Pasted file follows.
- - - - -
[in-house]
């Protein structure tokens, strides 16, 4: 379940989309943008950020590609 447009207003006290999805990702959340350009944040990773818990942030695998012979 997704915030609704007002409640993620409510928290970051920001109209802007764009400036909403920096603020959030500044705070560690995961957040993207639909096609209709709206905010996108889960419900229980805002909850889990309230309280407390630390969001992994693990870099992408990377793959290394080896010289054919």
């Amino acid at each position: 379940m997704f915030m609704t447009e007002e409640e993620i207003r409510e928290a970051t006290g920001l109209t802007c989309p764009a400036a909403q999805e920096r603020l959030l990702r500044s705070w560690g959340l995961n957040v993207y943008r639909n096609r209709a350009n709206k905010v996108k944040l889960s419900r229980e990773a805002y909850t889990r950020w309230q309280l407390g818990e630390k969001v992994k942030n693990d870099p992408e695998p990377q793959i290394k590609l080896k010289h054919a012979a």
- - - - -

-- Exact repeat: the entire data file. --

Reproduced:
[in-house]
């Protein structure tokens, strides 16, 4: 379940989309943008950020590609 447009207003006290999805990702959340350009944040990773818990942030695998012979 997704915030609704007002409640993620409510928290970051920001109209802007764009400036909403920096603020959030500044705070560690995961957040993207639909096609209709709206905010996108889960419900229980805002909850889990309230309280407390630390969001992994693990870099992408990377793959290394080896010289054919």
């Amino acid at each position: 379940m997704f915030m609704t447009e007002e409640e993620i207003r409510e928290a970051t006290g920001l109209t802007c989309p764009a400036a909403q999805e920096r603020l959030l990702r500044s705070w560690g959340l995961n957040v993207y943008r639909n096609r209709a350009n709206k905010v996108k944040l889960s419900r229980e990773a805002y909850t889990r950020w309230q309280l407390g818990e630390k969001v992994k942030n693990d870099p992408e695998p990377q793959i290394k590609l080896k010289h054919a012979a």